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Advanced Engineering 2020

NEC, Birmingham(B40 1NT)

04/11/2020 - 05/11/2020

The UK's largest annual advanced manufacturing trade show, Advanced Engineering is your opportunity to (more)

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NEC, Birmingham(B40 1NT)

25/01/2021 - 27/01/2021

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LabVIEW and intelligent DAQ devices help win award

National Instruments was honoured as a supplier to a winning product in the 2007 Medical Design Excellence Awards (MDEA) competition, a premier awards programme for the medical technology community. OptiMedica Corp used the National Instruments LabVIEW FPGA Module and NI intelligent data acquisition (DAQ) devices to create PASCAL, an innovative laser photocoagulator. PASCAL won the gold award at the 2007 MDEA presentation ceremony, held on 13 June 2007 at the Medical Design and Manufacturing East 2007 Conference and Exposition in New York, USA.

Using the NI LABVIEW FPGA Module and an NI R Series intelligent DAQ device, engineers at OptiMedica created the PASCAL photocoagulator, a fully integrated pattern scanning laser system that provides significantly improved performance for the physician administering treatment to patients with retinal disease, as well as an enhanced therapeutic experience for the patient.

Laser photocoagulation, used to treat patients with retinal disease caused by diabetes, involves the controlled destruction of the peripheral retina using targeted laser pulses. While this type of treatment has proven effective at reducing the chances of vision loss by as much as 50 per cent, it can be very tedious to both patients and doctors, and painful for the patient. With the LabVIEW graphical development platform, engineers at OptiMedica designed and prototyped the machine quickly and efficiently using customisable off-the-shelf PXI hardware. The LabVIEW graphical system design platform gave them a smooth migration path to deploy the final system on PCI intelligent DAQ hardware.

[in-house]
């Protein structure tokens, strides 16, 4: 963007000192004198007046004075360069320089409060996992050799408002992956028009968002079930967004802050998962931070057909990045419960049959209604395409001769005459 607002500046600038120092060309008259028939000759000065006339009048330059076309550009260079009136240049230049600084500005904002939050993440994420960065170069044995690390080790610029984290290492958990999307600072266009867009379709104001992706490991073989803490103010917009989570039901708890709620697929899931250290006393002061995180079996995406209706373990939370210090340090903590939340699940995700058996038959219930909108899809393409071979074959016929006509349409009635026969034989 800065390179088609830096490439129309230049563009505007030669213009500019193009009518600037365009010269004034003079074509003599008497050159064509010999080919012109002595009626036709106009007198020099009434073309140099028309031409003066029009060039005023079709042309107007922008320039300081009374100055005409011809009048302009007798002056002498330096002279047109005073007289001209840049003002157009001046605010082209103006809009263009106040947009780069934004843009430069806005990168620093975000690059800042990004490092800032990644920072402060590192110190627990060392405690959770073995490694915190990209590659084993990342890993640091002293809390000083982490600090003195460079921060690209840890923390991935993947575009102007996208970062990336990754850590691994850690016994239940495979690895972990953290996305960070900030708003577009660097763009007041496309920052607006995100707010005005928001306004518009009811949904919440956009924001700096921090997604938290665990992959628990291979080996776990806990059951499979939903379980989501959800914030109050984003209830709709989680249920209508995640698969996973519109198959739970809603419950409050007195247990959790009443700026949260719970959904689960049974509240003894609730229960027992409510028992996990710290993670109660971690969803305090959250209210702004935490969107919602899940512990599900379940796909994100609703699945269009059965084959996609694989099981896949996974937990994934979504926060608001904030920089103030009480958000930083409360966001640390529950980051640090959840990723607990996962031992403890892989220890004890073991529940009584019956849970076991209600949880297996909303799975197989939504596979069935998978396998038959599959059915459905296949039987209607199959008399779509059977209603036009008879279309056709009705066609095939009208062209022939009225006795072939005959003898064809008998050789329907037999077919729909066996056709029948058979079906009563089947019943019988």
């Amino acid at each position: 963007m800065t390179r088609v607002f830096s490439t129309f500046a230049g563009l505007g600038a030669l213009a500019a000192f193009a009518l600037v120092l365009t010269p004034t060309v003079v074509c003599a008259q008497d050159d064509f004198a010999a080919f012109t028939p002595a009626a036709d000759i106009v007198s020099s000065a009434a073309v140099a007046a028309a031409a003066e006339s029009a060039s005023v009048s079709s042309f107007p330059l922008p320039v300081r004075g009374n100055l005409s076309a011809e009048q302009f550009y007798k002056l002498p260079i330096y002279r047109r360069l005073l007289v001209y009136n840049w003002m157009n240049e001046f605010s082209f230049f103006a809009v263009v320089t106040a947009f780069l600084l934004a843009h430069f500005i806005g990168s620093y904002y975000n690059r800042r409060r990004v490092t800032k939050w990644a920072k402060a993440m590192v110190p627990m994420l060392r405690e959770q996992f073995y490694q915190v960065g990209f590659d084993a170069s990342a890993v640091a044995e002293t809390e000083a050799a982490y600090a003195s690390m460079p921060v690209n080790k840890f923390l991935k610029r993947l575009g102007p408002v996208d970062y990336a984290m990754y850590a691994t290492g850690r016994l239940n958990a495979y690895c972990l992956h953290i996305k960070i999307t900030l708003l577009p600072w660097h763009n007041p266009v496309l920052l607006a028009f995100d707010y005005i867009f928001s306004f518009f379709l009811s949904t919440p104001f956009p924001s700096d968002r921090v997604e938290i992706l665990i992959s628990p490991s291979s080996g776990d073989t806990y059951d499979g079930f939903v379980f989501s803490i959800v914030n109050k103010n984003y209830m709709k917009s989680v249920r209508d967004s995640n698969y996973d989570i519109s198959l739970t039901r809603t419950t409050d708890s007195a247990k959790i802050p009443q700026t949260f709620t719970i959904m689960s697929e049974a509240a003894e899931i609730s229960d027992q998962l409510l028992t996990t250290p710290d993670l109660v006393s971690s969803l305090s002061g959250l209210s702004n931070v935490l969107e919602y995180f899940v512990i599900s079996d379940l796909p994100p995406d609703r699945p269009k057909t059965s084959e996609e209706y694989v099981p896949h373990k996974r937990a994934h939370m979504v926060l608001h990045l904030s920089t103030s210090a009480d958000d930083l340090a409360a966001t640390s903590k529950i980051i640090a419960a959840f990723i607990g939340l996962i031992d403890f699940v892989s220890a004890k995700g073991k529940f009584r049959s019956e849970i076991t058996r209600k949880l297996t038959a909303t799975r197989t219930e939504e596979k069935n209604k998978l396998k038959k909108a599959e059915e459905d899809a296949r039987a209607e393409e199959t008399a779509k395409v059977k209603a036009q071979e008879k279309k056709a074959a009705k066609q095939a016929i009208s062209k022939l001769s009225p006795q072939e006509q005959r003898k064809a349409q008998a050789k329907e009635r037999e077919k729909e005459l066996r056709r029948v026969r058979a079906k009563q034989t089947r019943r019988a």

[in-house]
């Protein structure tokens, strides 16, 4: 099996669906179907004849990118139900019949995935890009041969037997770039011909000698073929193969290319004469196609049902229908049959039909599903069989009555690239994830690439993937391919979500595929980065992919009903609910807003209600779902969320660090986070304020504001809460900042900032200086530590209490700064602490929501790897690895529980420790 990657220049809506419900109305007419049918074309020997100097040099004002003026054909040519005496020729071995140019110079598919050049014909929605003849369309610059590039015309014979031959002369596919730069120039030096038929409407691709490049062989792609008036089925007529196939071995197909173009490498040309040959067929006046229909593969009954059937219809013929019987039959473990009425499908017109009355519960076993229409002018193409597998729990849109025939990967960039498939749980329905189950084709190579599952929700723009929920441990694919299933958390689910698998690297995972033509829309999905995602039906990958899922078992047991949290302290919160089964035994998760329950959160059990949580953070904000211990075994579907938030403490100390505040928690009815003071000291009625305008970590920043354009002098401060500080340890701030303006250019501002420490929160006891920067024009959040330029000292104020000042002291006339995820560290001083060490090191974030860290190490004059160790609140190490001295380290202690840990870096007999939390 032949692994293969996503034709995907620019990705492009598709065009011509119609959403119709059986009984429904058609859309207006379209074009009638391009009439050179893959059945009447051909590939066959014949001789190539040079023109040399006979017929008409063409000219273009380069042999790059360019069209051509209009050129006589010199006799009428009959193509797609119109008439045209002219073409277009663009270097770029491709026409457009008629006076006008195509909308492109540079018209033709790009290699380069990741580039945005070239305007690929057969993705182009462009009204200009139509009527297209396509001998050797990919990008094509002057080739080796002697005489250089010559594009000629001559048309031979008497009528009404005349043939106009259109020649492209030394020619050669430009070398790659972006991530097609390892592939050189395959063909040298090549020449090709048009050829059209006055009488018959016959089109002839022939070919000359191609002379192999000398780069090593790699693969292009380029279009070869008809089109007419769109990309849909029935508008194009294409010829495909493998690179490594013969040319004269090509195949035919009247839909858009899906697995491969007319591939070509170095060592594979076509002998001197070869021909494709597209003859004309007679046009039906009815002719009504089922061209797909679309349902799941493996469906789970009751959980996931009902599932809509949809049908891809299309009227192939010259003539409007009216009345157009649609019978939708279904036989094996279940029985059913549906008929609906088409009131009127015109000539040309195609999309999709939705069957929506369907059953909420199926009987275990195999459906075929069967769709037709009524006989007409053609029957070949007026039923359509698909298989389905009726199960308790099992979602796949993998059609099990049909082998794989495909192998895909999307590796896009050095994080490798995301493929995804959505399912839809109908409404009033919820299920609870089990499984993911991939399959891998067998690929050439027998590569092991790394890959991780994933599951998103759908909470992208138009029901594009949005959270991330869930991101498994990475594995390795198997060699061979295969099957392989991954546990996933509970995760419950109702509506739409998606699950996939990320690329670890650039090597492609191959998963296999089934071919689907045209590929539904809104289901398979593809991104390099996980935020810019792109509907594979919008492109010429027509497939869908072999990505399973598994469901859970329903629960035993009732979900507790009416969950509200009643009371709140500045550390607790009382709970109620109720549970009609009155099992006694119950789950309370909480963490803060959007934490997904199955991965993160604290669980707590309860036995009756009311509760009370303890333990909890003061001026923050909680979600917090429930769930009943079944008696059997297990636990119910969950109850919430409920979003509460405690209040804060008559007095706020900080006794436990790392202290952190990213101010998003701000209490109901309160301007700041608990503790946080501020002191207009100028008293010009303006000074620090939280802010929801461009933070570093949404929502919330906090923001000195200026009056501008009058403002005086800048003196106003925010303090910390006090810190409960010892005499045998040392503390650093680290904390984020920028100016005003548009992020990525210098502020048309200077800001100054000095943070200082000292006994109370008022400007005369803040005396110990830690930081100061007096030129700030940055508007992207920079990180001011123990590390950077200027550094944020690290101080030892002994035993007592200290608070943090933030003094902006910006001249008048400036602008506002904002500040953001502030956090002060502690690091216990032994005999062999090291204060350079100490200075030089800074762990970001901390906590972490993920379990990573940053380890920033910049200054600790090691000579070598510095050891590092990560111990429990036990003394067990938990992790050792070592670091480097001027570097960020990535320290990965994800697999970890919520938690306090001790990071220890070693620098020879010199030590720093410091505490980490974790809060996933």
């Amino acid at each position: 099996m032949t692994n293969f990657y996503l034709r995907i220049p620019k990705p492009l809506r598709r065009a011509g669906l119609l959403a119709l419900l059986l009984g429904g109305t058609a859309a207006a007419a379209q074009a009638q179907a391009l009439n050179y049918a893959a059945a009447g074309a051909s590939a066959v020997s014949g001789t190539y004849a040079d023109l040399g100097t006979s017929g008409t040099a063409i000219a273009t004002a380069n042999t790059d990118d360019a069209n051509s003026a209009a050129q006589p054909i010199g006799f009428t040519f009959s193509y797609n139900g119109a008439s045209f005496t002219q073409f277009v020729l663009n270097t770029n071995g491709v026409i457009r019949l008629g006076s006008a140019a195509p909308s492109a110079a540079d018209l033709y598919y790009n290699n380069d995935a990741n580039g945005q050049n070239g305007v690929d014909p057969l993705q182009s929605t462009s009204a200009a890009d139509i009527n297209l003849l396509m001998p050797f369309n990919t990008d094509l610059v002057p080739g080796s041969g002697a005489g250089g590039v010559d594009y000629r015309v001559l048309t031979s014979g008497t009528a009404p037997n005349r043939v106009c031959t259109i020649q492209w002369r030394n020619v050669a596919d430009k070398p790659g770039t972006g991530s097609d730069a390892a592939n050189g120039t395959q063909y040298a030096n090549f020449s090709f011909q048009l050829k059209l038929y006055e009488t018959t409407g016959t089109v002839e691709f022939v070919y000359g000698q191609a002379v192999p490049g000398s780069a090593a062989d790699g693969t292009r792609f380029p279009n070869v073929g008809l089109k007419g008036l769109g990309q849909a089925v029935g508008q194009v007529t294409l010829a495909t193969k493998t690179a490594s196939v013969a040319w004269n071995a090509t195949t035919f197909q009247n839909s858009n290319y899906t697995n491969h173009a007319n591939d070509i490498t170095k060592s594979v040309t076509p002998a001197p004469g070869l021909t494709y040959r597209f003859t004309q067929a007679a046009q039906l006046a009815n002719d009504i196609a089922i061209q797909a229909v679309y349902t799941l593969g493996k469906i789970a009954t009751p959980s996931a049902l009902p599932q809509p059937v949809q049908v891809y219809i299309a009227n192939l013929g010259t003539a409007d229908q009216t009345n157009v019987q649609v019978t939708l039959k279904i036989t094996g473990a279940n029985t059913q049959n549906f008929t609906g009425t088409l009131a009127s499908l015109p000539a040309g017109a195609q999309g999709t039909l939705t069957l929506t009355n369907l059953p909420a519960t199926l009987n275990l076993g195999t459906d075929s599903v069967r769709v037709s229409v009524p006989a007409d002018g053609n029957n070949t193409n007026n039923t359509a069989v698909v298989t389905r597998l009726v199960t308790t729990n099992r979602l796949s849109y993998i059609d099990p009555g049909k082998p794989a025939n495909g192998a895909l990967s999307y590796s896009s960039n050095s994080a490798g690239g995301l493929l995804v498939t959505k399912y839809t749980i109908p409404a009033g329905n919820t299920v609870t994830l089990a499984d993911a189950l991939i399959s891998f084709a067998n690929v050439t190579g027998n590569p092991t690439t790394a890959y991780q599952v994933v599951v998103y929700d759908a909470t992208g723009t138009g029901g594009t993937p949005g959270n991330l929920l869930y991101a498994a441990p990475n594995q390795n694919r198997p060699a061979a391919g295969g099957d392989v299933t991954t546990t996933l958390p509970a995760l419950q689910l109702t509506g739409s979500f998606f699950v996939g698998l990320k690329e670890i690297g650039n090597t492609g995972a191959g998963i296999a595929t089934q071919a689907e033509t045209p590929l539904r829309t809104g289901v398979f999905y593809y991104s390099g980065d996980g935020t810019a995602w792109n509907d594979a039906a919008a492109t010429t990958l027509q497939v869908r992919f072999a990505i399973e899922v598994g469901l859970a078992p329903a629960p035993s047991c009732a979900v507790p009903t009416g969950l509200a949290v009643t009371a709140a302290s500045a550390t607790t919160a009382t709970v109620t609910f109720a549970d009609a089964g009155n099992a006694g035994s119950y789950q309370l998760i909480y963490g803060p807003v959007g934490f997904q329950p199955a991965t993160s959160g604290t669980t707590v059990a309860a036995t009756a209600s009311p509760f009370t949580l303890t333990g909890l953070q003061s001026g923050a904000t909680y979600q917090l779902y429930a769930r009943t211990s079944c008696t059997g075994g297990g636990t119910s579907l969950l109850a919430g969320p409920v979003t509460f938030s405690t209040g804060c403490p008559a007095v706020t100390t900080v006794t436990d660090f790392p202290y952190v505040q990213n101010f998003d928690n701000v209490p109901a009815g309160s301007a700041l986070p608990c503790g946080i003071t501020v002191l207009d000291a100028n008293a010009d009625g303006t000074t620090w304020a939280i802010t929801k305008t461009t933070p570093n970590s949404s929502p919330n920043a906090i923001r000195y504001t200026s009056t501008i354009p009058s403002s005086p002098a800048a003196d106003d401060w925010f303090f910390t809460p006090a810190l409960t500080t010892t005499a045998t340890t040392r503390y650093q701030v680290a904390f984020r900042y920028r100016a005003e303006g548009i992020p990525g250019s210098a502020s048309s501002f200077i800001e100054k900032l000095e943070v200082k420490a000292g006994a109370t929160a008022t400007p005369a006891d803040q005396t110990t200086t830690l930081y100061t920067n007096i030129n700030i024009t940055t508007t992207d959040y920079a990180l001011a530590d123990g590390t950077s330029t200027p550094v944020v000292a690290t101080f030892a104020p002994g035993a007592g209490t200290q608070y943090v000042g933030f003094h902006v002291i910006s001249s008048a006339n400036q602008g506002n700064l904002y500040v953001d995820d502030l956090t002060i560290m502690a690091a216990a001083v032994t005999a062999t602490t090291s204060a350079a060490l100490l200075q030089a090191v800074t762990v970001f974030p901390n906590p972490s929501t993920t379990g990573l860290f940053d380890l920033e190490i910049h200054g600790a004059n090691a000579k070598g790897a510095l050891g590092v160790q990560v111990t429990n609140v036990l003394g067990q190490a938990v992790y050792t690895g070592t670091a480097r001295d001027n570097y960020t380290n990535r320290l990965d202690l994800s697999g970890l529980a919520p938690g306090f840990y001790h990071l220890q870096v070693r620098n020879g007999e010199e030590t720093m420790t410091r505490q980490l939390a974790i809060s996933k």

Michael Wiltberger, Principal Engineer at OptiMedica, says: "Using an FPGA in this application provides the reliability of a hardware solution, and the decision to use programmable silicon as opposed to a fixed ASIC chip also reduced our development time by 30 per cent. Another benefit is the ability to add functionality in the future and easily expand or customise the system when needed."

With conventional methods of retinal laser photocoagulation, the physician uses a mechanical joystick and foot pedal to manually deliver individual pulses to the abnormal vessels of the peripheral retina. Intelligent DAQ hardware is used to semi-automate this process by administering a pattern of up to 25 pulses at a time. The FPGA chip on intelligent DAQ devices allows for greater precision and safety.


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